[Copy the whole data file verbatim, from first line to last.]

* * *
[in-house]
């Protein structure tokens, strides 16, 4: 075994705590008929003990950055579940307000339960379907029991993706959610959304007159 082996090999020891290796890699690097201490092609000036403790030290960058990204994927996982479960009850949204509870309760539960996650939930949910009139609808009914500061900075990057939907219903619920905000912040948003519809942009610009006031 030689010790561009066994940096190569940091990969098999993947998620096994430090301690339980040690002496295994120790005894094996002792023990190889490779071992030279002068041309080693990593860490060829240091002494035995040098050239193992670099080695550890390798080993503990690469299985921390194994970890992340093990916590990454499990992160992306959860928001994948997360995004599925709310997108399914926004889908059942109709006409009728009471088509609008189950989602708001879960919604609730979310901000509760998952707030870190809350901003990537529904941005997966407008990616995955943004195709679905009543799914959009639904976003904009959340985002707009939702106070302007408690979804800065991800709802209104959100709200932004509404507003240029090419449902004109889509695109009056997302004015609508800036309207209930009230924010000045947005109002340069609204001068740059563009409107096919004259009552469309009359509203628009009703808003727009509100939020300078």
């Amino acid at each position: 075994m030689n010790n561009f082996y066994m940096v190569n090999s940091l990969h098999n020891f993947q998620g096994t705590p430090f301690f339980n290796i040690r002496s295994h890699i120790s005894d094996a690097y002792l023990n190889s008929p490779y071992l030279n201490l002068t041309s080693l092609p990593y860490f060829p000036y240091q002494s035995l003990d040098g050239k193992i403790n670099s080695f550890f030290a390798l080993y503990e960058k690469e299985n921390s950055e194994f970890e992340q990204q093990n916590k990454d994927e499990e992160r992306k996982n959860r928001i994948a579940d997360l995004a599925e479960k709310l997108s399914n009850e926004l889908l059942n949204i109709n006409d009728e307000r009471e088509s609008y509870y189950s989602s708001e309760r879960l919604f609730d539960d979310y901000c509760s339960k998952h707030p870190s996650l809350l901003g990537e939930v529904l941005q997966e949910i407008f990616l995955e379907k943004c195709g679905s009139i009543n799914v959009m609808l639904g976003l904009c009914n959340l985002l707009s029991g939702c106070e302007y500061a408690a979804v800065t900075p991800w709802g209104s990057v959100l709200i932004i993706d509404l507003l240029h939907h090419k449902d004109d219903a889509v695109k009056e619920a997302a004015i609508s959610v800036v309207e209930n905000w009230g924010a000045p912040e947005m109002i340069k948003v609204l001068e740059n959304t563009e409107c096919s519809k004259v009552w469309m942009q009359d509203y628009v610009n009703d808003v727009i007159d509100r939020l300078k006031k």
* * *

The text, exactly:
[in-house]
């Protein structure tokens, strides 16, 4: 075994705590008929003990950055579940307000339960379907029991993706959610959304007159 082996090999020891290796890699690097201490092609000036403790030290960058990204994927996982479960009850949204509870309760539960996650939930949910009139609808009914500061900075990057939907219903619920905000912040948003519809942009610009006031 030689010790561009066994940096190569940091990969098999993947998620096994430090301690339980040690002496295994120790005894094996002792023990190889490779071992030279002068041309080693990593860490060829240091002494035995040098050239193992670099080695550890390798080993503990690469299985921390194994970890992340093990916590990454499990992160992306959860928001994948997360995004599925709310997108399914926004889908059942109709006409009728009471088509609008189950989602708001879960919604609730979310901000509760998952707030870190809350901003990537529904941005997966407008990616995955943004195709679905009543799914959009639904976003904009959340985002707009939702106070302007408690979804800065991800709802209104959100709200932004509404507003240029090419449902004109889509695109009056997302004015609508800036309207209930009230924010000045947005109002340069609204001068740059563009409107096919004259009552469309009359509203628009009703808003727009509100939020300078």
């Amino acid at each position: 075994m030689n010790n561009f082996y066994m940096v190569n090999s940091l990969h098999n020891f993947q998620g096994t705590p430090f301690f339980n290796i040690r002496s295994h890699i120790s005894d094996a690097y002792l023990n190889s008929p490779y071992l030279n201490l002068t041309s080693l092609p990593y860490f060829p000036y240091q002494s035995l003990d040098g050239k193992i403790n670099s080695f550890f030290a390798l080993y503990e960058k690469e299985n921390s950055e194994f970890e992340q990204q093990n916590k990454d994927e499990e992160r992306k996982n959860r928001i994948a579940d997360l995004a599925e479960k709310l997108s399914n009850e926004l889908l059942n949204i109709n006409d009728e307000r009471e088509s609008y509870y189950s989602s708001e309760r879960l919604f609730d539960d979310y901000c509760s339960k998952h707030p870190s996650l809350l901003g990537e939930v529904l941005q997966e949910i407008f990616l995955e379907k943004c195709g679905s009139i009543n799914v959009m609808l639904g976003l904009c009914n959340l985002l707009s029991g939702c106070e302007y500061a408690a979804v800065t900075p991800w709802g209104s990057v959100l709200i932004i993706d509404l507003l240029h939907h090419k449902d004109d219903a889509v695109k009056e619920a997302a004015i609508s959610v800036v309207e209930n905000w009230g924010a000045p912040e947005m109002i340069k948003v609204l001068e740059n959304t563009e409107c096919s519809k004259v009552w469309m942009q009359d509203y628009v610009n009703d808003v727009i007159d509100r939020l300078k006031k």